By February 1920, Phi Beta Sigma had expanded to Ten active chapters; including the Eta Chapter at The Agricultural and Technical College of North Carolina (now North Carolina A&T State University).  As a result of the December 1919 Conclave, Phi Beta Sigma’s first conclave after the war, fraternity founder A Langston Taylor was given approval from the General Board to assist in the organization of what was to become the sister sorority to Phi Beta Sigma.

The creation of Zeta Phi Beta Sorority

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In the spring of 1919, Sigma Brother, Charles Robert Samuel Taylor shared with Arizona Cleaver his idea for a sister organization to the fraternity. Cleaver then presented this idea to fourteen other Howard Women; and with the help of Charles Taylor and Sigma Founder A. Langston Taylor, work began to establish the new sorority.With permission from the Howard University administration, Zeta Phi Beta Sorority held its first official meeting on January 16, 1920. The founders and charter members of the Sorority consisted of Arizona Cleaver (Stemons), Viola Tyler (Goings), Myrtle Tyler (Faithful), Pearl Anna Neal, and Fannie Pettie (Watts). The five founders chose the name Zeta Phi Beta. The similar names of both Sigma and Zeta are intentional in nature as the ladies adopted the Greek letters ‘Phi’ and ‘Beta’ to “seal and signify the relationship between the two organizations”.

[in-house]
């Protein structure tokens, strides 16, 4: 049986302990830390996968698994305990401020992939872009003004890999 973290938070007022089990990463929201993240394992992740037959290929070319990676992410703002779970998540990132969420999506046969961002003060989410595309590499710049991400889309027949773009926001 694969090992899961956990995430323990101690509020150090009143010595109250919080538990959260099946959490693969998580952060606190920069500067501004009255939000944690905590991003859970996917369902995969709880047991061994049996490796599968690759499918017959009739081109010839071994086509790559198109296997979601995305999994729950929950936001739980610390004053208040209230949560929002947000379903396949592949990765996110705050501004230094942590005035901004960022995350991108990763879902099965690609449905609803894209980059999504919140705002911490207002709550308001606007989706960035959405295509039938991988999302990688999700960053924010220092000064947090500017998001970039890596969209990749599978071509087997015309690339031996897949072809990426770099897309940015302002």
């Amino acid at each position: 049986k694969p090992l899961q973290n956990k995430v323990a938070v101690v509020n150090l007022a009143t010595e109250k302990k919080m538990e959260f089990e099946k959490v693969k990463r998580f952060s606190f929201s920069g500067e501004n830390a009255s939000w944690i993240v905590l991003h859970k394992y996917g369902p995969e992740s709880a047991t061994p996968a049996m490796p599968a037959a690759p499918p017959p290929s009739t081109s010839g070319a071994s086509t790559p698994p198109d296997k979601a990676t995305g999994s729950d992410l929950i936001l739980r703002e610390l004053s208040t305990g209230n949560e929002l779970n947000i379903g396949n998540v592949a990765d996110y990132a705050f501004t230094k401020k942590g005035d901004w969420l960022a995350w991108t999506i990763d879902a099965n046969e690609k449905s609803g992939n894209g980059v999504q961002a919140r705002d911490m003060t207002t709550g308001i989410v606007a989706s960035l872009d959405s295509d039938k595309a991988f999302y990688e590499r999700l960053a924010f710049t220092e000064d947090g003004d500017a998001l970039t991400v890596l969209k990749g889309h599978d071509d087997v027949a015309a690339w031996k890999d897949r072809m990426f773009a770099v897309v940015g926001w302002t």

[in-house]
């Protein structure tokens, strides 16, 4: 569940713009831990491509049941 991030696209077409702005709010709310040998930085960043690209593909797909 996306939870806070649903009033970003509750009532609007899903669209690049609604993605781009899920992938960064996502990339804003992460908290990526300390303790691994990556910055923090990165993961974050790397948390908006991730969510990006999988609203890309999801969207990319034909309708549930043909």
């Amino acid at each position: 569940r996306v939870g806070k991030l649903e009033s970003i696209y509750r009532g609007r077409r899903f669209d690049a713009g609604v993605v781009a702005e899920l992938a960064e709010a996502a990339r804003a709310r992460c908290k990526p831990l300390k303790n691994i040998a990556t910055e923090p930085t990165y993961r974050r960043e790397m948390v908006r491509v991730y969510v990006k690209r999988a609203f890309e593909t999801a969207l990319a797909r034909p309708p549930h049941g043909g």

The newly established Zeta Phi Beta Sorority was given a formal introduction at the Whitelaw Hotel by their Sigma Counterparts, Charles R. and A. Langston Taylor. The two Sigma Brothers had been a source of advice and encouragement during the establishment, and throughout the early days. of Zeta Phi Beta. As National Executive Secretary of Phi Beta Sigma, Charles Taylor wrote to all Sigma Chapters requesting they establish Zeta chapters at their respective institutions. With the efforts of Taylor, Zeta added several chapters in areas as far west as Kansas City State College; as far south as Morris Brown College in Atlanta, Georgia; and as far north as New York City.

"Arizona Cleaver was the chief builder and she asked fourteen others to join her. I shall never forget the first meetings held in dormitory rooms of Miner Hall. Miss Hardwick, the matron, never knew I was about until I was escorted out by Arizona, who was her assistant. I was Miss Hardwick's favorite boy."

Bro. Charles R. Taylor